A lot had happened. My father had suffered from leukemia for seven years when the doctors decided he also needed open-heart surgery. He was dead six months later, struggling the last two weeks in an intensive care unit, unable to speak or even write. I learned so many horrible and beautiful things at the end as I held his hand. But I couldn’t think of that now. I had to go.
My young marriage to a lovely woman broke up for reasons beyond all imagining. It was neither her fault nor mine, but I had to leave after I learned the real story. Sometimes the past can foreclose the future, with no option but to start again.
But I couldn’t think of any of these things. There would be plenty of time on the boat when I could sort them out. If it took every last penny I had to get under way, so be it. There was a certain rough justice to it all, since I’d be at the bottom again, only this time sober. Nine years sober. Dreams aren’t born easily into this world. Like all the rest of us, they come screaming and blind, surviving only on the love of the dreamer. So a quiet part of me cradled the dream and my broken self and carried us through the hours. I knew my life with God was safe, even if this mad adventure killed me.
I had a growing allergy to everything commonplace, and I was determined to do something marvelous, something men only talk about and then regret not doing. I already knew what it took to sail all night in a storm, to navigate beyond sight of land, to live in the luxurious whisper of the wind. I was going to do something dangerous and daring and hopelessly romantic. Is there any other kind of dream? And though I was thirty-five at the time, I had the grandiosity of a teenager, the hilarious conviction of youth. What could go wrong?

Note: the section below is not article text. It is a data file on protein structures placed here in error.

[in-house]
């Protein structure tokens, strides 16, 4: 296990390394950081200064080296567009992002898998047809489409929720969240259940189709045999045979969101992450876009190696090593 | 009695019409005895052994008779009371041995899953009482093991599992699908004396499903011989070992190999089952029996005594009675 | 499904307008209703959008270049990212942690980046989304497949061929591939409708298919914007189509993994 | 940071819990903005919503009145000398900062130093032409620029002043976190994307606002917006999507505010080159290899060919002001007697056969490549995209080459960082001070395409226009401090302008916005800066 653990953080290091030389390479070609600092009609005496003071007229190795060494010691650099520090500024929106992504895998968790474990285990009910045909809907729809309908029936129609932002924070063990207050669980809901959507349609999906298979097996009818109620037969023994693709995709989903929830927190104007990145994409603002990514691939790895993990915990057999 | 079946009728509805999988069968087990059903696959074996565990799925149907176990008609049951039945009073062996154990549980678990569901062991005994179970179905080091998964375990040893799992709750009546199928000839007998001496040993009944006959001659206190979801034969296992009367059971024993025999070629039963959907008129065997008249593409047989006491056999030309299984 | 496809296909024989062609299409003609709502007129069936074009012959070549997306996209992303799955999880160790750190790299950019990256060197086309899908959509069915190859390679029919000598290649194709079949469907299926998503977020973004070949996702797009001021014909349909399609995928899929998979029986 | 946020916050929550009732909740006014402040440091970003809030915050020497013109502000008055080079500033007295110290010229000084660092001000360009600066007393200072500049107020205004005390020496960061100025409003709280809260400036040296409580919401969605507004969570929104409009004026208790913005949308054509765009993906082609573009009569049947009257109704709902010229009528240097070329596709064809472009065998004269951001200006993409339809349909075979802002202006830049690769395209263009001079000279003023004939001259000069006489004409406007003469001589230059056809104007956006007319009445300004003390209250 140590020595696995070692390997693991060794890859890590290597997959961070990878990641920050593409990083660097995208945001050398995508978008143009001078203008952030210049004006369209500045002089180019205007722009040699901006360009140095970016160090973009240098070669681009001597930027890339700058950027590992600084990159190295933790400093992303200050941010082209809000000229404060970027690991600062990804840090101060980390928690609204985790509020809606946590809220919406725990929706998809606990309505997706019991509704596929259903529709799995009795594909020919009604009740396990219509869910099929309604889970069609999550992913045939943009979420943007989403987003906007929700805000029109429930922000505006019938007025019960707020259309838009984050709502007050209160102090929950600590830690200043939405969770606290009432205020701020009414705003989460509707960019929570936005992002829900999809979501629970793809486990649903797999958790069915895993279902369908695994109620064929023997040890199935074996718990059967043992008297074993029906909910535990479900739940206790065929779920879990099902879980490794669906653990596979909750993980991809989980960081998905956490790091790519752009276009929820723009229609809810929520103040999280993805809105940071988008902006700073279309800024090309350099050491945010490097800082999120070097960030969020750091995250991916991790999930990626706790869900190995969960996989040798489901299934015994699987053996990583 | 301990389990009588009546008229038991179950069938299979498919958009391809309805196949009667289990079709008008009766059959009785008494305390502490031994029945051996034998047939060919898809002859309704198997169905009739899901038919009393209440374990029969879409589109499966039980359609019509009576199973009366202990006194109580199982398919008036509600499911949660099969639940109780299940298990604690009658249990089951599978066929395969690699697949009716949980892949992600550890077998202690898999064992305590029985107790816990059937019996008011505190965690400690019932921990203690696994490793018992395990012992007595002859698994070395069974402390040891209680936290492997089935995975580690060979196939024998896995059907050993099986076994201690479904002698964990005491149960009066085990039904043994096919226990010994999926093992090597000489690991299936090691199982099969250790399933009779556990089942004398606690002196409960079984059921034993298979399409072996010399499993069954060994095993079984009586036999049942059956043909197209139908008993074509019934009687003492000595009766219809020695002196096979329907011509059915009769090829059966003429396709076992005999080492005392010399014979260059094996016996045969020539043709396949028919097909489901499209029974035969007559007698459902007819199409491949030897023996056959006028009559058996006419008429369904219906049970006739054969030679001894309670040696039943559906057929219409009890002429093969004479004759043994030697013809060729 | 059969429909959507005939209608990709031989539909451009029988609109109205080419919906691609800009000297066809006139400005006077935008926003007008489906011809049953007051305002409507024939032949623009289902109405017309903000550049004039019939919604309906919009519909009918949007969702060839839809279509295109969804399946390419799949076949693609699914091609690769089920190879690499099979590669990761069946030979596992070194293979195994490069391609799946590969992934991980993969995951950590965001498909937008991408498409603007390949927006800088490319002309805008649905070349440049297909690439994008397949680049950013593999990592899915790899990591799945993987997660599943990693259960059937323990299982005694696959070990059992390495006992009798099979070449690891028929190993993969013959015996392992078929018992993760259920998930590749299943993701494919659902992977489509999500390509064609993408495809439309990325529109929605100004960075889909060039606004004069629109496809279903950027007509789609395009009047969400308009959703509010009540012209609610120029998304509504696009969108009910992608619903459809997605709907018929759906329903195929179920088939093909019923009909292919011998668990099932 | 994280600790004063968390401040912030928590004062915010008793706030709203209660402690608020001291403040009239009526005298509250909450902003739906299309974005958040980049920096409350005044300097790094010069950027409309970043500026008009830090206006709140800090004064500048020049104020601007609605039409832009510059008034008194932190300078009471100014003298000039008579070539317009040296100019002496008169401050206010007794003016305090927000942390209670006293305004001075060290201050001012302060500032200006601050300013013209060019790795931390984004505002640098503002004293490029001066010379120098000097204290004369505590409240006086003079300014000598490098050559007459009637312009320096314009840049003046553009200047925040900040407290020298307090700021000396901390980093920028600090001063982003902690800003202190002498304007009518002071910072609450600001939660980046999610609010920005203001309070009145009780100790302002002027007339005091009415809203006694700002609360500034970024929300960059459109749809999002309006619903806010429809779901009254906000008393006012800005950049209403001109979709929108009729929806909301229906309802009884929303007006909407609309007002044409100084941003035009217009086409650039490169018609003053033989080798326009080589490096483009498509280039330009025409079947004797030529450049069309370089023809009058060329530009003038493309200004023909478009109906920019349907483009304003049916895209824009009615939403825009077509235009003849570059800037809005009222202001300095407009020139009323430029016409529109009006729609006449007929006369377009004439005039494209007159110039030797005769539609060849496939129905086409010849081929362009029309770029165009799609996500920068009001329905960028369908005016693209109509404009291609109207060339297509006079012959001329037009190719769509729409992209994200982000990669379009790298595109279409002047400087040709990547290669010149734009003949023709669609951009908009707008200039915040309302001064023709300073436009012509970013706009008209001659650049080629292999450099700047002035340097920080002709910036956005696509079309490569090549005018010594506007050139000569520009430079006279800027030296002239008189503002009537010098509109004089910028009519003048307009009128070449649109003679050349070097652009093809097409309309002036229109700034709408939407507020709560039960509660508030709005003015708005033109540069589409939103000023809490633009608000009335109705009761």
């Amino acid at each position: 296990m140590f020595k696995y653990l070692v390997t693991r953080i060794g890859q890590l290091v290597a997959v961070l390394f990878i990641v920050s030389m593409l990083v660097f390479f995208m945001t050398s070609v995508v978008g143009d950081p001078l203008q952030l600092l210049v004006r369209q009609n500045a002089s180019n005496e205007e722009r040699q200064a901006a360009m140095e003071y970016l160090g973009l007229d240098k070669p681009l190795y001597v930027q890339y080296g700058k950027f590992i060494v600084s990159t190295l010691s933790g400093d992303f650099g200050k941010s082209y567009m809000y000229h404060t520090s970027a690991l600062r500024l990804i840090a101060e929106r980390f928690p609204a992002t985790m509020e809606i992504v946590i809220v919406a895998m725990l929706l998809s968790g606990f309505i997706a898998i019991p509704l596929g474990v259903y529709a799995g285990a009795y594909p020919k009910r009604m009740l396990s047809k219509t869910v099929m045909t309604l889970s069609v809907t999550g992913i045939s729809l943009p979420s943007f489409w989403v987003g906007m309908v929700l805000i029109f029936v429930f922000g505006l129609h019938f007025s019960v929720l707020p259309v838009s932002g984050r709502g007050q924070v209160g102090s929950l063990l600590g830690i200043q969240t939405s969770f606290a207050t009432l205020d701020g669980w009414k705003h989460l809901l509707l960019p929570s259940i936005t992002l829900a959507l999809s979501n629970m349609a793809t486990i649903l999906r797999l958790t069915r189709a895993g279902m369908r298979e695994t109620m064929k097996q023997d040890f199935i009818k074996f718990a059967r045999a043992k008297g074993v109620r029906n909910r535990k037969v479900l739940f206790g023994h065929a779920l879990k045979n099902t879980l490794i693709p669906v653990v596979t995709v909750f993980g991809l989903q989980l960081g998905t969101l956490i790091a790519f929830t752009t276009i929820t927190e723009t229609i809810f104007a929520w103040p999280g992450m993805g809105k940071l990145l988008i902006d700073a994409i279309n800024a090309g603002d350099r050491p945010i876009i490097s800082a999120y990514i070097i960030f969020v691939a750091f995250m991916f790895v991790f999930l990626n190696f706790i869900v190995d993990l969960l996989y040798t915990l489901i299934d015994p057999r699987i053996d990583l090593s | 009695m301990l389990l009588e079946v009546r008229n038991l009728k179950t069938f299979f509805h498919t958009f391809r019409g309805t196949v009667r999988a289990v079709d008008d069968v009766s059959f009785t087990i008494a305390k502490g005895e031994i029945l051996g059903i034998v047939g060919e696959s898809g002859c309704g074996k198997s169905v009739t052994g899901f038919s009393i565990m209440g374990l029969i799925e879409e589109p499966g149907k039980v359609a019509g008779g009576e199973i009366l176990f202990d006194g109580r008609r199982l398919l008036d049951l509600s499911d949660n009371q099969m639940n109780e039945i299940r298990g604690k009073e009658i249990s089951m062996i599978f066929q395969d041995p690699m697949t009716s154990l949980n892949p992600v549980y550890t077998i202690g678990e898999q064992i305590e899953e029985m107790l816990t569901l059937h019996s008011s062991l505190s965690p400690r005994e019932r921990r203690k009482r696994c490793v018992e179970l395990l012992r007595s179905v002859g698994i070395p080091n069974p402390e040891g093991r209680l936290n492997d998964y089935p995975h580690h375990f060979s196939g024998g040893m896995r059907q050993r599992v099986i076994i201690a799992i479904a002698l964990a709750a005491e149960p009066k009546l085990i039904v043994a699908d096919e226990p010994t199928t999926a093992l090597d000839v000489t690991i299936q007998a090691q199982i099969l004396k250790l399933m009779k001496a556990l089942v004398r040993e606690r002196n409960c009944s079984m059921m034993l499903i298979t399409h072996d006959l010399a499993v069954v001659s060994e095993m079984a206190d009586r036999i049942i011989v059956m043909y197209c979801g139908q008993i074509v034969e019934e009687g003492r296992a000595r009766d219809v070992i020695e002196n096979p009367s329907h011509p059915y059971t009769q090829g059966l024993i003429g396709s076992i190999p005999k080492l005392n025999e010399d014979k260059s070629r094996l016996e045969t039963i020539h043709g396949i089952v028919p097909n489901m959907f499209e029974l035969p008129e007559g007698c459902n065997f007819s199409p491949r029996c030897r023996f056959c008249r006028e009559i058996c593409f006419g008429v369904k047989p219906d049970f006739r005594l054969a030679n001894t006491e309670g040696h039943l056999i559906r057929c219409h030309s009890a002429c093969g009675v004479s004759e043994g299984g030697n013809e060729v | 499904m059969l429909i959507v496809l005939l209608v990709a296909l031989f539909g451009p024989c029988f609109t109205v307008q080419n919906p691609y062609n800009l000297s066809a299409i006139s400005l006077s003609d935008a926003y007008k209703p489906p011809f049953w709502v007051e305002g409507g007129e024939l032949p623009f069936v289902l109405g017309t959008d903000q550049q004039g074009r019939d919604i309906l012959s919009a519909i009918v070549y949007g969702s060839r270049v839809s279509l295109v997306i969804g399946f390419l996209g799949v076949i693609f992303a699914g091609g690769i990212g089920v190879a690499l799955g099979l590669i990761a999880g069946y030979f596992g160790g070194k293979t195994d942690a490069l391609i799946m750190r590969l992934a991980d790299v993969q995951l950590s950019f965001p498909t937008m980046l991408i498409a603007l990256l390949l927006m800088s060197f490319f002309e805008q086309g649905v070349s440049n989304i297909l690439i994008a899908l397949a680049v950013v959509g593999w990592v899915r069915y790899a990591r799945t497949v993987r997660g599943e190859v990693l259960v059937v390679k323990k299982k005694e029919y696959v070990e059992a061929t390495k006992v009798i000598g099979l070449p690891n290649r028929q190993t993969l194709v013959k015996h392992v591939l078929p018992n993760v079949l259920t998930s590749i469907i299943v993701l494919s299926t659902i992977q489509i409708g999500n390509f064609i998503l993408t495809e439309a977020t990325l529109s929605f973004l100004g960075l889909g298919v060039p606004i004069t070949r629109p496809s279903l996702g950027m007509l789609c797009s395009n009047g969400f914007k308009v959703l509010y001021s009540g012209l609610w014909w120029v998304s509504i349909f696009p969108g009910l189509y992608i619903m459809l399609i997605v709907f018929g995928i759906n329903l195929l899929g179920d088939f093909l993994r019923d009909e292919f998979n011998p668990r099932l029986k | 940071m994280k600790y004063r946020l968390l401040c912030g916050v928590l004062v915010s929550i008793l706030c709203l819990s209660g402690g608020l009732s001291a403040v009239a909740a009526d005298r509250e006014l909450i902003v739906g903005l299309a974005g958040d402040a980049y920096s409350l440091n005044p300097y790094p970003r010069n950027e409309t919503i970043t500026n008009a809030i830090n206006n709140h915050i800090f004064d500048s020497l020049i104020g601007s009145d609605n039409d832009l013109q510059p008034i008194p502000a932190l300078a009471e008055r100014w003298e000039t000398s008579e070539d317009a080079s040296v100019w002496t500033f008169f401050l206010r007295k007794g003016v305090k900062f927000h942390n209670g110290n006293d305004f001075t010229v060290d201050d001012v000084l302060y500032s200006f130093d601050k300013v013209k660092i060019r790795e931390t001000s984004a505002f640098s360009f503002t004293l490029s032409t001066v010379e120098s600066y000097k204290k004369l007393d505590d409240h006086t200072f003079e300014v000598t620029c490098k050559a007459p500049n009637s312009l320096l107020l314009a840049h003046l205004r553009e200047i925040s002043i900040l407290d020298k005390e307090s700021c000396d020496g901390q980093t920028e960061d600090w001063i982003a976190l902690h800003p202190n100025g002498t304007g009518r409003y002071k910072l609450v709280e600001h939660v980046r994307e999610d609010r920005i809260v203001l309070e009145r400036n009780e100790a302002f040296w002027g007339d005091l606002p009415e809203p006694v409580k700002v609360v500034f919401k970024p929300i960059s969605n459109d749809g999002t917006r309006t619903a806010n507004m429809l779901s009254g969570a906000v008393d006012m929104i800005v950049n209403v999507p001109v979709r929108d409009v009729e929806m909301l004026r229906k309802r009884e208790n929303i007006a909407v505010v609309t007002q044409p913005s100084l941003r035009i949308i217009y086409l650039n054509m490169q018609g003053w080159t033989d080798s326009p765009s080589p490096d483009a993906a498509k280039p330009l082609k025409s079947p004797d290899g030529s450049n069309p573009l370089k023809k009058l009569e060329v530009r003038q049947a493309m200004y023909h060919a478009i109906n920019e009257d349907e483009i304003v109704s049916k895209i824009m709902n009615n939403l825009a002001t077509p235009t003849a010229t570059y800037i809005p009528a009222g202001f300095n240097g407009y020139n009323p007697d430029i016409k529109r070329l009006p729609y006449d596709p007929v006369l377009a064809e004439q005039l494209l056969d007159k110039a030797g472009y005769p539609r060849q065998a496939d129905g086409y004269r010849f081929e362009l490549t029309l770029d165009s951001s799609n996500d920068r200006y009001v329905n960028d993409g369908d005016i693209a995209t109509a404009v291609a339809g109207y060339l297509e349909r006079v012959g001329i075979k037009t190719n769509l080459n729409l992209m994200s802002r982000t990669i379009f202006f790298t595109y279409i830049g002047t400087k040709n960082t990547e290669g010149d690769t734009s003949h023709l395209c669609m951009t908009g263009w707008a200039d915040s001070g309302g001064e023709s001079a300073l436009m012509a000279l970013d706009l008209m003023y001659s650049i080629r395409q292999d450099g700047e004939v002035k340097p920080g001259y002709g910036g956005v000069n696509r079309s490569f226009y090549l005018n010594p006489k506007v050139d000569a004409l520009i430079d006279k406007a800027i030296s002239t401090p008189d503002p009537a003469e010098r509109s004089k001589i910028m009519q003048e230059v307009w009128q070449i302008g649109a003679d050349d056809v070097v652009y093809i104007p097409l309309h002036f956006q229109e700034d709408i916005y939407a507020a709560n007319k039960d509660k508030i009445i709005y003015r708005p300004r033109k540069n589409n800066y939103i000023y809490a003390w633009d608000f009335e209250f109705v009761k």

The short answer is: anything mechanical or electrical. Old sailboats are filled with strange devices that are either rusted out, shorted out, or on the verge of giving out. So, one will start sailing on a lovely afternoon thinking everything is shipshape, only to find, at the most inconvenient moment, that a starter motor is dead, a pulley is frozen, or an indispensable gauge has gone haywire. Over time I became convinced that my old boat was the favorite haunt of little demons who flocked to its dark places by the caveload.
But I didn’t know any of that as I sat in the cozy wooden booth, enjoying a fine dinner, calling for more coffee, and paying the bill. The advice of the young captain was the only thing I wanted to hear: “Just go.”
About the Author
Jeff Jay is a professional interventionist, educator and author. His work has appeared on CNN, the Jane Pauley Show, PBS, Forbes Online and professional journals. He is a graduate of the University of Minnesota, and a certified addictions professional. He has served as president of the Terry McGovern Foundation in Washington, DC, and on the boards of directors for several professional organizations.
Jeff is the coauthor of Love First: A New Approach to Intervention for Alcoholism and Drug Addiction and At Wit's End: What You Need to Know When a Loved One Is Diagnosed with Addiction and Mental Illness. He and Debra Jay heads a national private practice that provides intervention and crisis management services. He is a former clinician with Sacred Heart Rehabilitation Center. His personal recovery from addiction dates from October 4, 1981.
"I am passionate about intervention for a very simple reason," says Jeff. "Intervention saved my life."